I personally don’t think the “oiko-baptist” arguments are the most convincing for the paedo-baptist position. Apparently Ridderbos didn’t make much of the household baptisms or the Acts 2:39 passage either. If we want to formulate an argument along those lines, I think drawing a theological connection between Christian baptism and the flood and exodus is much more forceful given the NT discussion of the issue in 1 Corinthians 10:2 and 1 Peter 3:20-21.

The argument that kept me a paedo-baptist after several years of thinking through the issue is one of eschatology. Particularly, I am convinced the credo-baptist position espouses an over-realized eschatology.

I’m all for going down the road James paves for us typologically, but I think he’s gone too far down the road too fast. I alluded to this in a joke during the episode. But if we really should realize our eschatology regarding the sign of the covenant as far as James realizes it, should we not also realize our eschatology considering teachers? Read through Jeremiah 31. If we’re going to say the sign of the covenant should only be given to professing believers because of the picture portrayed in Jeremiah 31, we shouldn’t need pastors or teachers any longer either. I struggle with parsing this verse into chunks we can realize and other chunks that are convenient to leave under realized. I don’t see textual warrant for the credo-baptist eschatology in Jeremiah’s promise of the new covenant.

John Mays

8 years ago

It seems to me that what Jeremiah had said in chapter 31:34,” And they shall teach no more every man his neighbor, and every man his brother, saying , know the LORD: for they shall all know me, from the least of them to the greatest…” , was fulfilled in the comming of Christ and the giving of the Holy Spirit by the Father to the elect. In John 6:44-45 Jesus responds to the Jews mumuring(unbelief) saying that no man can come to Him except the Father draws them. He then goes on to quote Jer. 31:34 saying ,”As it is written, they shall all be taught of God.” Every man therefore that hath herd, and hath learned of the Father, comes unto me.”(vs. 45) In John14;26 Jesus says to His disciples that the Father would send the Comforter(Holy Spirit) to them and that he would teach them all things….” John makes mention of the same thing in I John 2:20, 27 and yet we would not say that based on these texts we should not preach or teach the gospel, so why should we interpret Jer.31:34 as something yet to be fulfilled? Thank you.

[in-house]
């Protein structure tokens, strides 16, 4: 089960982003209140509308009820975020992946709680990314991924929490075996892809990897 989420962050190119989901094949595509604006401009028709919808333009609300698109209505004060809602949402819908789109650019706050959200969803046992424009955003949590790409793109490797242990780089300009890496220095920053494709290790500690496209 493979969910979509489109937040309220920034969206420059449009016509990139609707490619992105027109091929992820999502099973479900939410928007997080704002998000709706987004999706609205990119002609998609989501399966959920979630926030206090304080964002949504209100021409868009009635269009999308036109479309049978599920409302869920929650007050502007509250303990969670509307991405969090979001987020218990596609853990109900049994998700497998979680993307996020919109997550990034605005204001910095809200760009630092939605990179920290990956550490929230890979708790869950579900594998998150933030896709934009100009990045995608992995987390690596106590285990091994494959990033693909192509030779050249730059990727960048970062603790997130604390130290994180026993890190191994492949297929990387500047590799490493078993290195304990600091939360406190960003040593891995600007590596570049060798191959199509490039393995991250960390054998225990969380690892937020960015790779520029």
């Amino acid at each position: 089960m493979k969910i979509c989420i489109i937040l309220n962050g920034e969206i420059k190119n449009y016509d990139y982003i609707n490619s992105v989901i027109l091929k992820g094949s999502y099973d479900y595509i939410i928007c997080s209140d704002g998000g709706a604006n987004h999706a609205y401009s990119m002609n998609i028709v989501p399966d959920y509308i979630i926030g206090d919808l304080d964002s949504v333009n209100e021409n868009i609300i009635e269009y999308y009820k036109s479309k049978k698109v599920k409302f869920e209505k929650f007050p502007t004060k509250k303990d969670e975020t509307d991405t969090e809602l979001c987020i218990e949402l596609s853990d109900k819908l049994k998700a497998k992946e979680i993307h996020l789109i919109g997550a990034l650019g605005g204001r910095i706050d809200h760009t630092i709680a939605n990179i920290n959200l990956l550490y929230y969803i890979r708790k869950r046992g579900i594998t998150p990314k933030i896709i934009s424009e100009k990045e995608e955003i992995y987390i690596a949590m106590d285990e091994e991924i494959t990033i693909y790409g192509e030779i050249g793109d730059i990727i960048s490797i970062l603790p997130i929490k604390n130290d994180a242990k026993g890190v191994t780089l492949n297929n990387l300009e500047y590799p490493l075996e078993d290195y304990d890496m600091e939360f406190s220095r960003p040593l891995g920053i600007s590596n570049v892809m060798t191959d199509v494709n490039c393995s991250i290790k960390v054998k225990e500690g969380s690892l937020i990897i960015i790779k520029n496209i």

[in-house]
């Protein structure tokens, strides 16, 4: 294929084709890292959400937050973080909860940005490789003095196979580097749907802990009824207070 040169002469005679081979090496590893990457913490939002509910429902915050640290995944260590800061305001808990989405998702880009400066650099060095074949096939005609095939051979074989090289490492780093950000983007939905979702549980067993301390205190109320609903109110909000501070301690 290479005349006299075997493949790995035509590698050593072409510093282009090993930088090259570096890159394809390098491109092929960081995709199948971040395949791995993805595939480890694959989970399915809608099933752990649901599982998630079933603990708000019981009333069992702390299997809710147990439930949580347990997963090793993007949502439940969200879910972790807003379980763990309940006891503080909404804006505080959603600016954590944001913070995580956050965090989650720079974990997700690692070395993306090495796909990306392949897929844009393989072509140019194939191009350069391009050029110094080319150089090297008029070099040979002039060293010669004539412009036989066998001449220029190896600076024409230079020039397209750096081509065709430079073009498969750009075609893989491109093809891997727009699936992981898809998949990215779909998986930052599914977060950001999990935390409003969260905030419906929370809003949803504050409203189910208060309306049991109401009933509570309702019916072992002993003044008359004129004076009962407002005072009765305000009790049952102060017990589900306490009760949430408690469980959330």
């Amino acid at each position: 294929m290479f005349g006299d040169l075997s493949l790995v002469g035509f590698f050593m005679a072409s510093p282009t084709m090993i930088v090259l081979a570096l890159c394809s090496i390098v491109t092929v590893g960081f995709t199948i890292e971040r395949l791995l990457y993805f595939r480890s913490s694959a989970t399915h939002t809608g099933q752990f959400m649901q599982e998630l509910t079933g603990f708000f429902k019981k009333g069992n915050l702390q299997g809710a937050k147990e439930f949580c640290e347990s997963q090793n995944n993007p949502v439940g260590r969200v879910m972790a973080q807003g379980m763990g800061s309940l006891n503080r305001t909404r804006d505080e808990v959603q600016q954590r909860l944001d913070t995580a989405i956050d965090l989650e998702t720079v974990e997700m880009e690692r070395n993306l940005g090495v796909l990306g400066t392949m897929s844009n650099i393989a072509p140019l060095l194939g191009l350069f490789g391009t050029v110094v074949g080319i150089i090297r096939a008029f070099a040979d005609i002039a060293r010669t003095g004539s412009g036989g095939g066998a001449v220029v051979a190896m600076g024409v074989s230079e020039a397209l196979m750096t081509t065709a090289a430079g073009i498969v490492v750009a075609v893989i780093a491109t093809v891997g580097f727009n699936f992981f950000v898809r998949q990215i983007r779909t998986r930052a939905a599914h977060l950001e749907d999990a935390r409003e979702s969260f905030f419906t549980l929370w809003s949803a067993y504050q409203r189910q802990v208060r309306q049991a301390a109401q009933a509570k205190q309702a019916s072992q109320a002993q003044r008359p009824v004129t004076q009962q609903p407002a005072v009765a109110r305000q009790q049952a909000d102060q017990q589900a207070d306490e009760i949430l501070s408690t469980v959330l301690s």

By the way, I greatly enjoy Christ the Center. I listen every Saturday. Keep up the great work brother’s.

Camden Bucey

8 years ago

John, I brought this line of thinking up below. While I still think this is over-realizing the eschatology given the broader prophetic context (Isaiah 2; Micah 4:1-2; etc.) I can follow the argument. Given the continued disagreement, the discussion would have to turn to exegesis of Hebrews 6-10. Who is a member of the covenant? What is the nature of apostasy? One’s answer to those questions will determine paedo- or credo- convictions.

Jason

8 years ago

John,

I been doing some thinking on this and to further elaborate on what Camden is saying, consider this:

All the prophecies regarding the new reality brought about by the new covenant require us to understand them this way, i.e. already/not yet. Same goes for Jeremiah 31:31-34. It is ultimately speaking of a time when all will be perfect, just like other prophecies (e.g. Ez. 37:21-28, Zech 8:1-8, etc.). It is speaking of a time when all will be made new, the dwelling place of God will be with man, and he will be our God and we his people (Rev. 21). Pictures of the peace of this new reality are painted for us with images that we can understand and give us some idea of what it will be like (e.g. old people sitting in the streets while children run and play, lions lying down with sheep, all knowing the Lord, etc). Even when the NT speaks of this as an ‘already’ reality, that is God dwelling with his people (e.g. 1 Cor. 3:10-16; Eph. 2:22), it is still spoken of as a “work in progress”.